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Ranger Adventure Hiking Series Begins!

Morning hikes will be offered daily from mid-June through mid-August, in the Old Faithful area. Join a park ranger for an in-depth, half-day hike into Yellowstone's backcountry! Visit remote thermal areas, explore wildlife habitats, or experience Yellowstone's wilderness.

The Ranger Adventure Hiking Series will be offered as a fee activity. These high-quality experiences are limited to 15 people per hike. Hikes are rated from easy to difficult; and some hikes are not recommended for people with heart, breathing, or serious medical conditions. Program locations change daily.

The park has identified fee programs as those activities that go beyond the scope of the basic interpretive program, focus on programs which serve a small segment of park visitors, or tend to be relatively expensive to offer. These programs are beyond the park's ability to fund without recovering some of the costs. Fees charged go back into the program's budget and help offset staff and supply costs.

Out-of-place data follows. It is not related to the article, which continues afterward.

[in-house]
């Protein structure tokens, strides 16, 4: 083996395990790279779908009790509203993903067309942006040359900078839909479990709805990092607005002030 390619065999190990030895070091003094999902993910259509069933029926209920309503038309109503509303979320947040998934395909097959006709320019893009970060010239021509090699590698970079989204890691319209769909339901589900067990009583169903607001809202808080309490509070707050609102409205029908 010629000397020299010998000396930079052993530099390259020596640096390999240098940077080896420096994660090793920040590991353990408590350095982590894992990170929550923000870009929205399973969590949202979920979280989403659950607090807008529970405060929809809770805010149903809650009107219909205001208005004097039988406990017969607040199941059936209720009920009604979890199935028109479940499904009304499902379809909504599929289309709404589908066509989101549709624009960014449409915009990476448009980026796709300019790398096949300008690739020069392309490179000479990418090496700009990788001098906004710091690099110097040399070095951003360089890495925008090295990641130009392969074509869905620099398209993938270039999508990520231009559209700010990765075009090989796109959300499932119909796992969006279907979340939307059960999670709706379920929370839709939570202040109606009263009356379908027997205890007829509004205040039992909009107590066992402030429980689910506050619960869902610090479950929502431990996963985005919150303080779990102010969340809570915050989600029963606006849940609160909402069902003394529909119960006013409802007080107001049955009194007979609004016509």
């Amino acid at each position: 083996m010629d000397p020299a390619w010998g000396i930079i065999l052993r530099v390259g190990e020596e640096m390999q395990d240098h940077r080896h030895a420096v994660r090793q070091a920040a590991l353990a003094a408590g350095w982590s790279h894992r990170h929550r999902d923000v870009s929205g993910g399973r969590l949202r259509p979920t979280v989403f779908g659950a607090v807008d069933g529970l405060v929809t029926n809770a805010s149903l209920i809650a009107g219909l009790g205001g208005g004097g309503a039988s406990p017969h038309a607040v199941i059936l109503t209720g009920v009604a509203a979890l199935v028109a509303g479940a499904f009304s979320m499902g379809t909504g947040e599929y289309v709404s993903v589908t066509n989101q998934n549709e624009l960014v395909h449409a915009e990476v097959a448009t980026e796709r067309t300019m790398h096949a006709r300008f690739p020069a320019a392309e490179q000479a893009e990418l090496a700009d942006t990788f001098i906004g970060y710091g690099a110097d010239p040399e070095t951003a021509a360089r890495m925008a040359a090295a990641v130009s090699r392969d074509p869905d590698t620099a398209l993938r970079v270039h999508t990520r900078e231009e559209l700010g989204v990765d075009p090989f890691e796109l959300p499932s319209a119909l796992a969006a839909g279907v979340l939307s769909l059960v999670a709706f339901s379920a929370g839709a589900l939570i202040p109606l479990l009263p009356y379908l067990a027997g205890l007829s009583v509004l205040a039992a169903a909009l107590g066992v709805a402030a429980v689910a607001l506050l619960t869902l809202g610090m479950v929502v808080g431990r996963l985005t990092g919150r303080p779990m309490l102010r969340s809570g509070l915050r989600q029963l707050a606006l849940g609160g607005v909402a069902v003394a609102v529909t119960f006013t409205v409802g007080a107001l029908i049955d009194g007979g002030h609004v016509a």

Yellowstone originally offered hikes as part of the interpretive program until the early 1990s. They were discontinued when the federal budget could no longer keep pace with operational needs. Yellowstone has received many comments since then from visitors about the lasting memories of these hikes.

Ranger-led talks, walks, and campfire programs remain available to the public at no fee. Information on these programs and other park activities is available in the park newspaper Yellowstone Today, at visitor centers throughout the park, and on the park's website: www.nps.gov/yell/planvisit/todo/ranger/index.htm -NPS-